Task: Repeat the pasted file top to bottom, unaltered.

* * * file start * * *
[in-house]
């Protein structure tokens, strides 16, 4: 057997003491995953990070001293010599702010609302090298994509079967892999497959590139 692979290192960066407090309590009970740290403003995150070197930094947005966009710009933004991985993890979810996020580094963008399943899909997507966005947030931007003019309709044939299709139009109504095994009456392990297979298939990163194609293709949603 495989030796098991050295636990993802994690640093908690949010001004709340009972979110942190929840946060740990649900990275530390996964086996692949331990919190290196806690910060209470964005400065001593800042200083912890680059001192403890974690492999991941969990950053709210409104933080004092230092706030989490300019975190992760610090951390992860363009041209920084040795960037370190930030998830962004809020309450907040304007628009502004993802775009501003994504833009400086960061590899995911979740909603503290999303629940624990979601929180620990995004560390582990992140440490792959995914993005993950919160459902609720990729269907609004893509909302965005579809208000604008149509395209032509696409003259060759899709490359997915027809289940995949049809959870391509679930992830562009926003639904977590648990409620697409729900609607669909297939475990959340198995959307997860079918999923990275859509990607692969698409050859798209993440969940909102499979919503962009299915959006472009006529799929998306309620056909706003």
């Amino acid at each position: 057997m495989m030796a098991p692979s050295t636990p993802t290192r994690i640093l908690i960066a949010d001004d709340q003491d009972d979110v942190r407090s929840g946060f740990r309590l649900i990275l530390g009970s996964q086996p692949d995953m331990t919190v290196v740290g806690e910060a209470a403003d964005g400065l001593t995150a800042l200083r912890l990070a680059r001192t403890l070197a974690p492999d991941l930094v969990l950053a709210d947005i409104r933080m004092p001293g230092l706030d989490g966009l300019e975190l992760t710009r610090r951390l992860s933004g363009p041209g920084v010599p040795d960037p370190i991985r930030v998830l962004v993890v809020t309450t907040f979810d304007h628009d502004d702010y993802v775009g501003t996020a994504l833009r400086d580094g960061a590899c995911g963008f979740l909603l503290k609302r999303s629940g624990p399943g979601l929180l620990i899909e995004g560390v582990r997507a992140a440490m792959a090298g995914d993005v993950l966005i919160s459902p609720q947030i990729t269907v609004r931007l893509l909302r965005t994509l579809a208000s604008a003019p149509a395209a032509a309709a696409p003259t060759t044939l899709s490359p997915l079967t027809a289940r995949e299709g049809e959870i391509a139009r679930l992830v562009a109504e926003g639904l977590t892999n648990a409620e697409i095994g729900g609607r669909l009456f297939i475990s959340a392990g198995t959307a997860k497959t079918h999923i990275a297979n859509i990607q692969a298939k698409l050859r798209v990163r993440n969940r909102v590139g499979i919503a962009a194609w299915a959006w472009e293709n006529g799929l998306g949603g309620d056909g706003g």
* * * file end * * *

[in-house]
């Protein structure tokens, strides 16, 4: 057997003491995953990070001293010599702010609302090298994509079967892999497959590139 692979290192960066407090309590009970740290403003995150070197930094947005966009710009933004991985993890979810996020580094963008399943899909997507966005947030931007003019309709044939299709139009109504095994009456392990297979298939990163194609293709949603 495989030796098991050295636990993802994690640093908690949010001004709340009972979110942190929840946060740990649900990275530390996964086996692949331990919190290196806690910060209470964005400065001593800042200083912890680059001192403890974690492999991941969990950053709210409104933080004092230092706030989490300019975190992760610090951390992860363009041209920084040795960037370190930030998830962004809020309450907040304007628009502004993802775009501003994504833009400086960061590899995911979740909603503290999303629940624990979601929180620990995004560390582990992140440490792959995914993005993950919160459902609720990729269907609004893509909302965005579809208000604008149509395209032509696409003259060759899709490359997915027809289940995949049809959870391509679930992830562009926003639904977590648990409620697409729900609607669909297939475990959340198995959307997860079918999923990275859509990607692969698409050859798209993440969940909102499979919503962009299915959006472009006529799929998306309620056909706003």
């Amino acid at each position: 057997m495989m030796a098991p692979s050295t636990p993802t290192r994690i640093l908690i960066a949010d001004d709340q003491d009972d979110v942190r407090s929840g946060f740990r309590l649900i990275l530390g009970s996964q086996p692949d995953m331990t919190v290196v740290g806690e910060a209470a403003d964005g400065l001593t995150a800042l200083r912890l990070a680059r001192t403890l070197a974690p492999d991941l930094v969990l950053a709210d947005i409104r933080m004092p001293g230092l706030d989490g966009l300019e975190l992760t710009r610090r951390l992860s933004g363009p041209g920084v010599p040795d960037p370190i991985r930030v998830l962004v993890v809020t309450t907040f979810d304007h628009d502004d702010y993802v775009g501003t996020a994504l833009r400086d580094g960061a590899c995911g963008f979740l909603l503290k609302r999303s629940g624990p399943g979601l929180l620990i899909e995004g560390v582990r997507a992140a440490m792959a090298g995914d993005v993950l966005i919160s459902p609720q947030i990729t269907v609004r931007l893509l909302r965005t994509l579809a208000s604008a003019p149509a395209a032509a309709a696409p003259t060759t044939l899709s490359p997915l079967t027809a289940r995949e299709g049809e959870i391509a139009r679930l992830v562009a109504e926003g639904l977590t892999n648990a409620e697409i095994g729900g609607r669909l009456f297939i475990s959340a392990g198995t959307a997860k497959t079918h999923i990275a297979n859509i990607q692969a298939k698409l050859r798209v990163r993440n969940r909102v590139g499979i919503a962009a194609w299915a959006w472009e293709n006529g799929l998306g949603g309620d056909g706003g």